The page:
Picture if Bennett, Doug Baldwin, Richard Sherman, Kam Chancellor and Marshawn Lynch were on the team right now. The statements they’d have.
I don’t know what the Angry One has been doing but I thought he’d be fairly vocal right now. At least I haven’t heard from him. I know Wilson has been publicly supportive of Kap joining the Hawks but I’d be surprised if that happened. Just because the team has bigger needs.
Press conferences should at least be more interesting than usual when the season kicks off. I expect teams to give players a platform to speak about current issues like they never have before. Possibly even creating a position within the organization to assist players in what to say and what to do to help those in need. This of course will be fodder for POTUS as he will most likely lob shot after shot from his Twitter account. Players need to rise above that IMO, unless they have a Rodney Dangerfield-like response that demands to be used. I mean, if you’re given a hanging curveball you gotta swing at it right? And there will be some for sure.
Sherman made a great point how some owners have been silent during this time, like Jerry Jones, and could make a big impact if they’d speak up. I’m looking forward to see if that happens.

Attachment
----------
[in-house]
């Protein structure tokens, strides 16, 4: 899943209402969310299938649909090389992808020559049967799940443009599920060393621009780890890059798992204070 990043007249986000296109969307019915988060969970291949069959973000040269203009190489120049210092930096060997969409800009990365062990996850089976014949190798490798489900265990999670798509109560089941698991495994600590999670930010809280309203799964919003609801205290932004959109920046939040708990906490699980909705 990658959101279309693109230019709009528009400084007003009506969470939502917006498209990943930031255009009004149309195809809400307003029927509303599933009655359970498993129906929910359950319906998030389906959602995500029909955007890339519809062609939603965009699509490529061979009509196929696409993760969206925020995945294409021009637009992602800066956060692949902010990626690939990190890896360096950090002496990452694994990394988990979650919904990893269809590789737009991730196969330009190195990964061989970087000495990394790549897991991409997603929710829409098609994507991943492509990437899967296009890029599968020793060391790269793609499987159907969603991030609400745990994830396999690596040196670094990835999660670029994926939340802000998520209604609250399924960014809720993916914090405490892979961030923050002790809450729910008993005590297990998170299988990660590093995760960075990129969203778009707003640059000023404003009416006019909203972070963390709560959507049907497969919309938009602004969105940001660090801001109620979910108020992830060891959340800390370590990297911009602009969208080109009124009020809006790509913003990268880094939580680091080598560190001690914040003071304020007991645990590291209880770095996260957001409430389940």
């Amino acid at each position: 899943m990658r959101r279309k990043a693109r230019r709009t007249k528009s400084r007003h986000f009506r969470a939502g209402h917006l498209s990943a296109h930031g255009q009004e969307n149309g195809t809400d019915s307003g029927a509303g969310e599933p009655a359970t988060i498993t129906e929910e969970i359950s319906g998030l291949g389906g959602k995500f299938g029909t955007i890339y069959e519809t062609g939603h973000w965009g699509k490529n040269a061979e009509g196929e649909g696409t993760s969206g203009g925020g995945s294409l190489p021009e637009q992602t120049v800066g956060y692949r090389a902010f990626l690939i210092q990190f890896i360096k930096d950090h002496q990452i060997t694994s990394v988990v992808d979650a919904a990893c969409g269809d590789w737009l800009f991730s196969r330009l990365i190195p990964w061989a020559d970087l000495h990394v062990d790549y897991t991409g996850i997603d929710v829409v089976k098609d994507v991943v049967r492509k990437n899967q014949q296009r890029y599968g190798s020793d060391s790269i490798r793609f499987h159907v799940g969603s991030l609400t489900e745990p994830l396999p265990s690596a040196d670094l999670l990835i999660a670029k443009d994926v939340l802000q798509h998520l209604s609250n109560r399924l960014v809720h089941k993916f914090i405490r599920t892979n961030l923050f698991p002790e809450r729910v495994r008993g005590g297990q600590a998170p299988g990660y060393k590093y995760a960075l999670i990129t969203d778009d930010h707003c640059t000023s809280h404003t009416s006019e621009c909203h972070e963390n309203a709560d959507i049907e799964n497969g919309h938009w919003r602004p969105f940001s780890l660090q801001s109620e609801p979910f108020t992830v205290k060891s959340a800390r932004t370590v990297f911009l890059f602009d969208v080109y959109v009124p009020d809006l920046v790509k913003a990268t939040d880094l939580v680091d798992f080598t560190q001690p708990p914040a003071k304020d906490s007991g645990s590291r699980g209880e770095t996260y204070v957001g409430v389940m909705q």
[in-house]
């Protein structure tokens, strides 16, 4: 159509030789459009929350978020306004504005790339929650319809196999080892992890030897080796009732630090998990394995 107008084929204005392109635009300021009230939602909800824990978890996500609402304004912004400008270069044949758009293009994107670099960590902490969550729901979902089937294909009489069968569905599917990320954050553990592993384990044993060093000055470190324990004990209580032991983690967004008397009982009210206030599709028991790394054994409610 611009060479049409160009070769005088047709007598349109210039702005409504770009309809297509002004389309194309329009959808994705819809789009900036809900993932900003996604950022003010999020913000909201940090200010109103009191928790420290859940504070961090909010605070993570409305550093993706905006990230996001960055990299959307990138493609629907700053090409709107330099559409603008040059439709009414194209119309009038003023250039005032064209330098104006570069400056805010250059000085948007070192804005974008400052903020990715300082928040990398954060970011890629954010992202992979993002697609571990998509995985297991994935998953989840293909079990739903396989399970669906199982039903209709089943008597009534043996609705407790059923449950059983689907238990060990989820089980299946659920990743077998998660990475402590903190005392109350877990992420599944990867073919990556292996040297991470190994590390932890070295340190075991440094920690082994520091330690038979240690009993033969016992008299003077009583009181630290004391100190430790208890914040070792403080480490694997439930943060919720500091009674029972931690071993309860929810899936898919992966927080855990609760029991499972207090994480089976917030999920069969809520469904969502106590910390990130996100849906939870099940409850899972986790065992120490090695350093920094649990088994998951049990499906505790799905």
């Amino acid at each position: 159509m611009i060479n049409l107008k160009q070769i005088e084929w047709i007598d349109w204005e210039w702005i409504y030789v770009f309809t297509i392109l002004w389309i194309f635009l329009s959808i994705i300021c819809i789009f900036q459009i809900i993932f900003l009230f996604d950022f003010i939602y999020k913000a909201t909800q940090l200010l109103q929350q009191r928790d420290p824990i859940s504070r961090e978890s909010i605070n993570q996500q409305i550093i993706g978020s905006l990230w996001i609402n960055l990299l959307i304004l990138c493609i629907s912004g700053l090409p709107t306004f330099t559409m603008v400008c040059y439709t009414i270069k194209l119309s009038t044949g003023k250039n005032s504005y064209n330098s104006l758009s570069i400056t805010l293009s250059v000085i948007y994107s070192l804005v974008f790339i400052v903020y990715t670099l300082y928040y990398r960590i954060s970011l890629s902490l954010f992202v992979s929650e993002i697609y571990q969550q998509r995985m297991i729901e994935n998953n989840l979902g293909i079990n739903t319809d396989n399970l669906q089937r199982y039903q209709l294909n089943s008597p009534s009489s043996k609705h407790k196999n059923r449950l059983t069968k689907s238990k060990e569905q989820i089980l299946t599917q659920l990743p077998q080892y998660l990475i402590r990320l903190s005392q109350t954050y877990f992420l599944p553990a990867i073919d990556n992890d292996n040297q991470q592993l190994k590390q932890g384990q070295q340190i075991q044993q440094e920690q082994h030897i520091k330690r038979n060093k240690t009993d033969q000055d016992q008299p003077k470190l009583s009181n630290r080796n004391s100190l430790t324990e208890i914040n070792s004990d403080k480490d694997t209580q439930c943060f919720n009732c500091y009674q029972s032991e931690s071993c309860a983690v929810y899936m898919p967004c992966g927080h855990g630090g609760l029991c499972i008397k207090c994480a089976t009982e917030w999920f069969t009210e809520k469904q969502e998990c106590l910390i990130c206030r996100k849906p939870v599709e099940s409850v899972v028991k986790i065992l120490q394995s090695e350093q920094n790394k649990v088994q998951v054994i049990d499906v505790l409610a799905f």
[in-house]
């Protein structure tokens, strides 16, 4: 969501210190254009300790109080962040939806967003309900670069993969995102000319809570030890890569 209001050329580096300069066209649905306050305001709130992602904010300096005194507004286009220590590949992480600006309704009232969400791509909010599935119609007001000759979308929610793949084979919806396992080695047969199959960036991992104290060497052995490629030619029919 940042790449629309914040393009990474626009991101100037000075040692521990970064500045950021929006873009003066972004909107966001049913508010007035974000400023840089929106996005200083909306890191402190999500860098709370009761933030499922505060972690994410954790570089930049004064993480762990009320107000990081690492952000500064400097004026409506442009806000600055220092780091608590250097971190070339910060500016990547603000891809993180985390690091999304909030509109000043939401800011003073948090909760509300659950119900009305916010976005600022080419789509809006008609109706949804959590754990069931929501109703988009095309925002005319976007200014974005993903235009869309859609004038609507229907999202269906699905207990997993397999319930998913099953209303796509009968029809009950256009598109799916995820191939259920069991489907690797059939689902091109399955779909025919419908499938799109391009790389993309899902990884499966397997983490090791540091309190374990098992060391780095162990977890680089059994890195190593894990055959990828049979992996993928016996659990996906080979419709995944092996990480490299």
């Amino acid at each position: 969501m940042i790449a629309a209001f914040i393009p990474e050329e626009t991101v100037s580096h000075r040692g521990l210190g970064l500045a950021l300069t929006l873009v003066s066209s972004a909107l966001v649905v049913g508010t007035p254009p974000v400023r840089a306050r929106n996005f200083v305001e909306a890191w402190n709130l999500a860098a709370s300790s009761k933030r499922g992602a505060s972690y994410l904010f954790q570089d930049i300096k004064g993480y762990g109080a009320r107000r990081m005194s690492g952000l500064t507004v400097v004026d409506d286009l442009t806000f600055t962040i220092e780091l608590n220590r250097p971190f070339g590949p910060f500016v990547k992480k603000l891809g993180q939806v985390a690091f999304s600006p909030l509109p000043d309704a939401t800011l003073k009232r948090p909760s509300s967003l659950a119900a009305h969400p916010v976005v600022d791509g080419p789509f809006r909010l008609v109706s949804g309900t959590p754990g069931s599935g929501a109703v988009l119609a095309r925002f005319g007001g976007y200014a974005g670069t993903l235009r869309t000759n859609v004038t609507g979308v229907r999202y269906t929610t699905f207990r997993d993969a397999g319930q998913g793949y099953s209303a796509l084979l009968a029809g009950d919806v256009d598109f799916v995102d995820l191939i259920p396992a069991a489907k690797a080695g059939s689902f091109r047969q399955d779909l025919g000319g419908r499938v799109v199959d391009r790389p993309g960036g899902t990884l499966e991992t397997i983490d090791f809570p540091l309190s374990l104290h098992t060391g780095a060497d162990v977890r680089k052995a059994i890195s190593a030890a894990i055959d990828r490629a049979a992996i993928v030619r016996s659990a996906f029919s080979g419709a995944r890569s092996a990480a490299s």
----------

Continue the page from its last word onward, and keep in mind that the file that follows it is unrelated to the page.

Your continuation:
As Sherm points out, black voices are being heard, but it’s white employers who are capable of altering systemic racism. Trump will eventually be gone; what will be put in place to thwart the return of a smarter, smoother version?
Don’t be so sure “Trump will eventually be gone.” If things don’t go his way in November, I really believe there’s a slim chance he might not leave. And, if/when he does go before a full 2nd term is up, he’ll do his best to burn the house down on his way out.
Speaking of guts, never in 5,000 years did I think NASCAR would ever ban Confederate flags. YIKES—that will stir things up in the South.
NASCAR is aware that there is a new South that disdains the cling to the Confederacy. But many of them are reluctant to say so and reap the whirlwind. A cultural icon cutting ties with a sordid past is more capable of resistance. Remarkable guts, even if way overdue.
Fuck it – sign me up!
My big worry: Some people will point to Bennett’s brush in the police in Las Vegas three years ago, and the various bodycam clips made public, to discount him. (I remember a right-wing sports talk host tweeting, “Michael Bennett lied to the police.”) It’s a similar fear I have with black NHL player Evander Kane. He’s made some forceful statements in the aftermath of George Floyd’s death; however, there are a few who will tune him out because he has a #MeToo allegation against him. How do we weigh the messages versus the alleged misdeeds of the messengers?
There’s always the Biblical retort about sinners casting the first stone.
Kap said some unhelpful things that critics picked apart. FDR, MLK, JFK and Ali had critics pick apart their mistakes and personal lives. And Bennett has done regrettable things.
All that can be asked of the living is that they hold themselves accountable, and continue to speak the truth — two things impossible for Trump to emulate.